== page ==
TUPELO – Polls are open today in a Democratic primary runoff, a race that could serve as a testing ground for a political apparatus attempting to flex renewed strength.
The statewide runoff race pits David Baria against Howard Sherman, each attempting to win the party’s nomination to challenge incumbent U.S. Sen. Roger Wicker in a November general election.
A Mississippi native, Baria has about a decade’s worth of elected experience in the state legislature and currently serves as the minority leader in the state House.
Sherman, an investor and entrepreneur from California, only moved his permanent residence to Mississippi in recent years and has embraced his status as an outsider with few links to any party machine here in the Magnolia State.
The difference shows.
Baria has a long list of endorsements from prominent Democrats in the state, including U.S. Rep. Bennie Thompson, Mississippi’s only Democratic congressman.
A slate of his legislative colleagues have lined up to support his candidacy, and the legislative black caucus voted to formally endorse him, a campaign victory in a state where the Democratic electorate is majority black.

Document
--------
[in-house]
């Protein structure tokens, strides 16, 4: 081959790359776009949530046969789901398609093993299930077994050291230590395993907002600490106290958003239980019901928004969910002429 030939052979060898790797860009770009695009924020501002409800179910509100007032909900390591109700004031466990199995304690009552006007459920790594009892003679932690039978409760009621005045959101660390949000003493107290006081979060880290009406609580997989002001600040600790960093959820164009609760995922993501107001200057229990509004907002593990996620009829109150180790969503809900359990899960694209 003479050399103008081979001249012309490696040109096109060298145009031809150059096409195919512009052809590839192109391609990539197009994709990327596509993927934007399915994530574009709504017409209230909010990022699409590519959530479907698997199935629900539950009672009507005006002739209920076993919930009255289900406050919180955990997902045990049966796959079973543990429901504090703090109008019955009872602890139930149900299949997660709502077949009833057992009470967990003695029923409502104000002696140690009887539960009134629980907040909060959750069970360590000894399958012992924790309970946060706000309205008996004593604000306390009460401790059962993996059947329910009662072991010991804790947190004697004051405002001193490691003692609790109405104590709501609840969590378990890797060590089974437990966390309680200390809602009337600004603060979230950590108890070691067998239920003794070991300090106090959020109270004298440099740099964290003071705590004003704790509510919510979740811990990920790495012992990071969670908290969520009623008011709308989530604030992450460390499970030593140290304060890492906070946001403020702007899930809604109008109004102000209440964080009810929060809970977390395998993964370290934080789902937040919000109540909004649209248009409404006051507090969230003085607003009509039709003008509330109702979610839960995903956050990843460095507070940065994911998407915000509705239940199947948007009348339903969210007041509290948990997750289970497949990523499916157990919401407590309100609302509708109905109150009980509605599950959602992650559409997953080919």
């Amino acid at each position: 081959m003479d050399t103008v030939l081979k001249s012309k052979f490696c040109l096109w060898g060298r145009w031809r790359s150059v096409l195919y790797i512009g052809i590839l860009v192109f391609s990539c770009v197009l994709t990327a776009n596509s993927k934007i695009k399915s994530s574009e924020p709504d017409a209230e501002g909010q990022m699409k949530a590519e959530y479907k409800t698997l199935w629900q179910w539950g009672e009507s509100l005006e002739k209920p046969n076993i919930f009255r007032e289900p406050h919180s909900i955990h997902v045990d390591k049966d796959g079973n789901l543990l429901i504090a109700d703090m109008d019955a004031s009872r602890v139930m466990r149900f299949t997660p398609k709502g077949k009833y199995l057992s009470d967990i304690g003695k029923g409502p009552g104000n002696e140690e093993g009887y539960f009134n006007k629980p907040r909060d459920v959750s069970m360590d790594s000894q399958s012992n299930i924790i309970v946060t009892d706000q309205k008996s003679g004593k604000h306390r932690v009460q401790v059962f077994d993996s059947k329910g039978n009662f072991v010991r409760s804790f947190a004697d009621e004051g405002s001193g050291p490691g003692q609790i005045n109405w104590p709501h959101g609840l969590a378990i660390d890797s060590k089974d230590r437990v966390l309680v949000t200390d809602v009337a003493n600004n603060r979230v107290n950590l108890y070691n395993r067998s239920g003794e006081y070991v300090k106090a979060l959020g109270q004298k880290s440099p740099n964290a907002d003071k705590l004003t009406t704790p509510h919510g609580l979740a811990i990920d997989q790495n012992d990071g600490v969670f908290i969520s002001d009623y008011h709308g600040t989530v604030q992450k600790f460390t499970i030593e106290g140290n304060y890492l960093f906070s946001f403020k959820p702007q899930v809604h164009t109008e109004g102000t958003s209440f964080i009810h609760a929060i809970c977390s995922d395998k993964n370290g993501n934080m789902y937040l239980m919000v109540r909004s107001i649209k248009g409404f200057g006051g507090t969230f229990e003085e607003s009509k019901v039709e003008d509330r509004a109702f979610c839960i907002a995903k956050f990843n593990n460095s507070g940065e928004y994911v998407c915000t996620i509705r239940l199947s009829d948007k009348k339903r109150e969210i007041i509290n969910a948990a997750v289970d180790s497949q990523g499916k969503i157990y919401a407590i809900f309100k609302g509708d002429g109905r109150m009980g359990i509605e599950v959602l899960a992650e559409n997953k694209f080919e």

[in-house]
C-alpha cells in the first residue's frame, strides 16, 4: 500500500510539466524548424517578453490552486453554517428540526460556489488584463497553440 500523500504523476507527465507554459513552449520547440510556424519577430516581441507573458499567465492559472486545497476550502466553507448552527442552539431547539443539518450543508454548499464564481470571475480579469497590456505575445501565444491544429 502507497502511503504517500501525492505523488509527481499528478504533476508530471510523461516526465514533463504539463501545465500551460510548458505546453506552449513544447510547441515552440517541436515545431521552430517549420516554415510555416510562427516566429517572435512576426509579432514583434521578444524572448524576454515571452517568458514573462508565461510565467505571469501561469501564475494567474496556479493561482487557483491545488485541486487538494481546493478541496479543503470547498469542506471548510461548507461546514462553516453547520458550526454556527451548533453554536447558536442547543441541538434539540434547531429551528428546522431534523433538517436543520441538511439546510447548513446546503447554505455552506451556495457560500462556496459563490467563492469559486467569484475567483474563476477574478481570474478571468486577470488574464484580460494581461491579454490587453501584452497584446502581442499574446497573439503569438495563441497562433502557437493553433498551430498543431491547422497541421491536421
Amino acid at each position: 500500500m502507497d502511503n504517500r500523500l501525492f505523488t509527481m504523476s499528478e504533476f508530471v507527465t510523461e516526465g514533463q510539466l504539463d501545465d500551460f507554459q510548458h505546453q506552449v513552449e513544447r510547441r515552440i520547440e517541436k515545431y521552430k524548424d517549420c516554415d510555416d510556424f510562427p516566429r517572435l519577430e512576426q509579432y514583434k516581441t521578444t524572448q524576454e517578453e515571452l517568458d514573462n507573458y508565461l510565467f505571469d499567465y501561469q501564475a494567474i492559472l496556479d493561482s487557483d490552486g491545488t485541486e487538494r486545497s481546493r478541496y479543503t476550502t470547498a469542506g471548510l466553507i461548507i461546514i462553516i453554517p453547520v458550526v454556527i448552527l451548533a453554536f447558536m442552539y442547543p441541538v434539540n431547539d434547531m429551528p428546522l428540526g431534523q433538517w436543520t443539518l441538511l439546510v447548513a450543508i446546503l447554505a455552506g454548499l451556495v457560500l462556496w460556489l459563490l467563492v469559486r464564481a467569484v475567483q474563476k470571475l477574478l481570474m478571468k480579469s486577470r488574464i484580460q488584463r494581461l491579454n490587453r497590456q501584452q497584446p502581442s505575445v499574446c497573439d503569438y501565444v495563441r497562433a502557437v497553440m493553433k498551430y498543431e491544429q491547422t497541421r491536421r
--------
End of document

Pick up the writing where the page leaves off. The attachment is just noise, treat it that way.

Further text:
Sherman has powered his candidacy, in part, by loaning his campaign a significant amount of money and emphasizing his “outsider” status.
He has captured one key endorsement, that of Omeria Scott, herself a state House member who came in third, behind Sherman and Baria, in the first round of primary voting earlier this month.
The contours of the race between Sherman and Baria indicate that the bitter aftertaste of the 2015 statewide elections may still hang in the air. Robert Gray, an almost unknown truck driver who barely campaigned, captured the Democratic nomination for the office of governor, beating an establishment-backed candidate.
His nomination was seen as a low-point for a party that has struggled to field candidates and retain organizing energy as its power in Jackson has diminished.
Sherman is no Gray. He has campaigned extensively and spent a lot of money doing so. In that respect, his nomination would not signal the kind of black eye that Gray’s primary victory did.
However, Baria and some surrogates have sharply criticized Sherman, even calling him a “California Republican,” putting many party faces in a tight position should Sherman win the nomination.
And a Sherman victory, regardless of his ultimate performance against Wicker, might also raise questions about the effectiveness and resources of local Democratic-aligned interest ahead of statewide elections next year.
At a recent campaign stop in Tupelo, Baria himself channeled some of these concerns, warning that a Sherman victory in the runoff would send a damaging signal that deep pockets trump state-connections.
For his part, Sherman has mostly declined to engage directly with these lines of attack, emphasizing his own message of entrepreneurial energy over legislative acumen.